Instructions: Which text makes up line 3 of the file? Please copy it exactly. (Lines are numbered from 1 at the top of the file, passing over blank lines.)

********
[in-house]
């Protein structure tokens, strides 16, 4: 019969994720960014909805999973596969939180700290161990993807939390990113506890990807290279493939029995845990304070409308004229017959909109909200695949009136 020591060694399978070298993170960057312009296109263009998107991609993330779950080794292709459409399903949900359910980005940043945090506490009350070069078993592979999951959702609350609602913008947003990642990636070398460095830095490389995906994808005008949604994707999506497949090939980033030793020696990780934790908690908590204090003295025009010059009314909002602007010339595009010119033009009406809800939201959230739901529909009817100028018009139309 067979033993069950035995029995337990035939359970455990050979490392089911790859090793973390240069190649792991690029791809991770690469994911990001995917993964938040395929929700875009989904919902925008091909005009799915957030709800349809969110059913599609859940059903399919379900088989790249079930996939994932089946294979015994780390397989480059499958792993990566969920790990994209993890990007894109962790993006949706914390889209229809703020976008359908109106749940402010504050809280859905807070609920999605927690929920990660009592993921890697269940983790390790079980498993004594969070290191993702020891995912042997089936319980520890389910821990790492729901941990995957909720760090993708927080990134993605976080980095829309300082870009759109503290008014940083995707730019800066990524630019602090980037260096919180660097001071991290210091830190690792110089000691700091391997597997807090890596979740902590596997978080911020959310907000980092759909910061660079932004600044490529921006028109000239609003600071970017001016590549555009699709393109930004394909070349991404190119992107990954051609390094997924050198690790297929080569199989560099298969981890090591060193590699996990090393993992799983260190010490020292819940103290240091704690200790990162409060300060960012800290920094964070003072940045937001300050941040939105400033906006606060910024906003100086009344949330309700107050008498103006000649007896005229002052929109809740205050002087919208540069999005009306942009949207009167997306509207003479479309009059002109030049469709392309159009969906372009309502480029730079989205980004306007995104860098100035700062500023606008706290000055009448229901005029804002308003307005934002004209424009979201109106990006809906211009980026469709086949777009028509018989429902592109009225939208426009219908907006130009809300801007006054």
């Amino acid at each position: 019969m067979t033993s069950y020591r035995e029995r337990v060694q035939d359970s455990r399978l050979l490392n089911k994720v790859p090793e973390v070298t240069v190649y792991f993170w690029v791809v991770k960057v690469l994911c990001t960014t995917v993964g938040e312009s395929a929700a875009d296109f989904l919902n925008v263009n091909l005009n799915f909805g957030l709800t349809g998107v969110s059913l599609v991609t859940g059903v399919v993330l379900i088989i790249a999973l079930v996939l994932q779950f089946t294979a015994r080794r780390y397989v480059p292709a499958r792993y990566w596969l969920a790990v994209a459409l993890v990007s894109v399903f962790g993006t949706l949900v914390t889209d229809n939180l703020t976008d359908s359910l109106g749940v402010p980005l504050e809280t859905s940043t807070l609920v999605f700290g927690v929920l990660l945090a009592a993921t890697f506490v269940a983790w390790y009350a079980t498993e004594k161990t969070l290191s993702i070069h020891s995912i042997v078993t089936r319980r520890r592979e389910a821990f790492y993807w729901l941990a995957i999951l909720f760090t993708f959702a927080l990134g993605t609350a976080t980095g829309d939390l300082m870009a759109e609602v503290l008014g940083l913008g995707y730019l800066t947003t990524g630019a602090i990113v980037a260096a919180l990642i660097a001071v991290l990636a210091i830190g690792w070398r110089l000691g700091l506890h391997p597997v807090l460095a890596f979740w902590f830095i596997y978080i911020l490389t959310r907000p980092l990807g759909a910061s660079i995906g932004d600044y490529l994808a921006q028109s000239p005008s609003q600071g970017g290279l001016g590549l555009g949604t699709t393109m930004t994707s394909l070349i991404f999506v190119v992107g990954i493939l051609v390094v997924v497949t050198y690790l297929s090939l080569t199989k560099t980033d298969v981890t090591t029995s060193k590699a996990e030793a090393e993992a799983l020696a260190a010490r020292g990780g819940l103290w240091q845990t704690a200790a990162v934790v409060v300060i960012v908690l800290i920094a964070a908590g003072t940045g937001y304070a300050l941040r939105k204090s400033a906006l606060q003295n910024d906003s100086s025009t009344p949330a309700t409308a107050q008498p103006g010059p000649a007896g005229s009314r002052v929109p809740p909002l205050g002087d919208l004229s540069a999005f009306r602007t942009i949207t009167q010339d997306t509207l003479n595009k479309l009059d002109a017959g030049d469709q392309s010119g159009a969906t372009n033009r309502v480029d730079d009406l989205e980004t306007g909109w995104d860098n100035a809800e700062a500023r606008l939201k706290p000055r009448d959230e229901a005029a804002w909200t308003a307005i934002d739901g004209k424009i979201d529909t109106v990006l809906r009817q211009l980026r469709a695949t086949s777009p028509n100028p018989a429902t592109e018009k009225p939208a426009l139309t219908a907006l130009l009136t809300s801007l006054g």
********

């Amino acid at each position: 019969m067979t033993s069950y020591r035995e029995r337990v060694q035939d359970s455990r399978l050979l490392n089911k994720v790859p090793e973390v070298t240069v190649y792991f993170w690029v791809v991770k960057v690469l994911c990001t960014t995917v993964g938040e312009s395929a929700a875009d296109f989904l919902n925008v263009n091909l005009n799915f909805g957030l709800t349809g998107v969110s059913l599609v991609t859940g059903v399919v993330l379900i088989i790249a999973l079930v996939l994932q779950f089946t294979a015994r080794r780390y397989v480059p292709a499958r792993y990566w596969l969920a790990v994209a459409l993890v990007s894109v399903f962790g993006t949706l949900v914390t889209d229809n939180l703020t976008d359908s359910l109106g749940v402010p980005l504050e809280t859905s940043t807070l609920v999605f700290g927690v929920l990660l945090a009592a993921t890697f506490v269940a983790w390790y009350a079980t498993e004594k161990t969070l290191s993702i070069h020891s995912i042997v078993t089936r319980r520890r592979e389910a821990f790492y993807w729901l941990a995957i999951l909720f760090t993708f959702a927080l990134g993605t609350a976080t980095g829309d939390l300082m870009a759109e609602v503290l008014g940083l913008g995707y730019l800066t947003t990524g630019a602090i990113v980037a260096a919180l990642i660097a001071v991290l990636a210091i830190g690792w070398r110089l000691g700091l506890h391997p597997v807090l460095a890596f979740w902590f830095i596997y978080i911020l490389t959310r907000p980092l990807g759909a910061s660079i995906g932004d600044y490529l994808a921006q028109s000239p005008s609003q600071g970017g290279l001016g590549l555009g949604t699709t393109m930004t994707s394909l070349i991404f999506v190119v992107g990954i493939l051609v390094v997924v497949t050198y690790l297929s090939l080569t199989k560099t980033d298969v981890t090591t029995s060193k590699a996990e030793a090393e993992a799983l020696a260190a010490r020292g990780g819940l103290w240091q845990t704690a200790a990162v934790v409060v300060i960012v908690l800290i920094a964070a908590g003072t940045g937001y304070a300050l941040r939105k204090s400033a906006l606060q003295n910024d906003s100086s025009t009344p949330a309700t409308a107050q008498p103006g010059p000649a007896g005229s009314r002052v929109p809740p909002l205050g002087d919208l004229s540069a999005f009306r602007t942009i949207t009167q010339d997306t509207l003479n595009k479309l009059d002109a017959g030049d469709q392309s010119g159009a969906t372009n033009r309502v480029d730079d009406l989205e980004t306007g909109w995104d860098n100035a809800e700062a500023r606008l939201k706290p000055r009448d959230e229901a005029a804002w909200t308003a307005i934002d739901g004209k424009i979201d529909t109106v990006l809906r009817q211009l980026r469709a695949t086949s777009p028509n100028p018989a429902t592109e018009k009225p939208a426009l139309t219908a907006l130009l009136t809300s801007l006054g």